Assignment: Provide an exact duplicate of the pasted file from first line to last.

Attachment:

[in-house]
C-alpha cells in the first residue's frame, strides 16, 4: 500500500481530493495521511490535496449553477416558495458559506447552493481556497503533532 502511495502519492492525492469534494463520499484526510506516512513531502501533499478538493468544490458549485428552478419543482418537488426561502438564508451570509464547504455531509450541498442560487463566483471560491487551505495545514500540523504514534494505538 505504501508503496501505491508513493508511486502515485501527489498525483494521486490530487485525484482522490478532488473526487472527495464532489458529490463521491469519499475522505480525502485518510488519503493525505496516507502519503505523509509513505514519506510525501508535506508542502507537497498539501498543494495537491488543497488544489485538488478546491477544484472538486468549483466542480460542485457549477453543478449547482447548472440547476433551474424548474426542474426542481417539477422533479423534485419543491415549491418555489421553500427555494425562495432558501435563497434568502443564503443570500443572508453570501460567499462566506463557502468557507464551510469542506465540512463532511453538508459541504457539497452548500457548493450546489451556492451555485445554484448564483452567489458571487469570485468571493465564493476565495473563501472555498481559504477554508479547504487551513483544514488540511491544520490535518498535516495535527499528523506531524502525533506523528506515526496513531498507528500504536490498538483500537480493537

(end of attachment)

[in-house]
C-alpha cells in the first residue's frame, strides 16, 4: 500500500481530493495521511490535496449553477416558495458559506447552493481556497503533532 502511495502519492492525492469534494463520499484526510506516512513531502501533499478538493468544490458549485428552478419543482418537488426561502438564508451570509464547504455531509450541498442560487463566483471560491487551505495545514500540523504514534494505538 505504501508503496501505491508513493508511486502515485501527489498525483494521486490530487485525484482522490478532488473526487472527495464532489458529490463521491469519499475522505480525502485518510488519503493525505496516507502519503505523509509513505514519506510525501508535506508542502507537497498539501498543494495537491488543497488544489485538488478546491477544484472538486468549483466542480460542485457549477453543478449547482447548472440547476433551474424548474426542474426542481417539477422533479423534485419543491415549491418555489421553500427555494425562495432558501435563497434568502443564503443570500443572508453570501460567499462566506463557502468557507464551510469542506465540512463532511453538508459541504457539497452548500457548493450546489451556492451555485445554484448564483452567489458571487469570485468571493465564493476565495473563501472555498481559504477554508479547504487551513483544514488540511491544520490535518498535516495535527499528523506531524502525533506523528506515526496513531498507528500504536490498538483500537480493537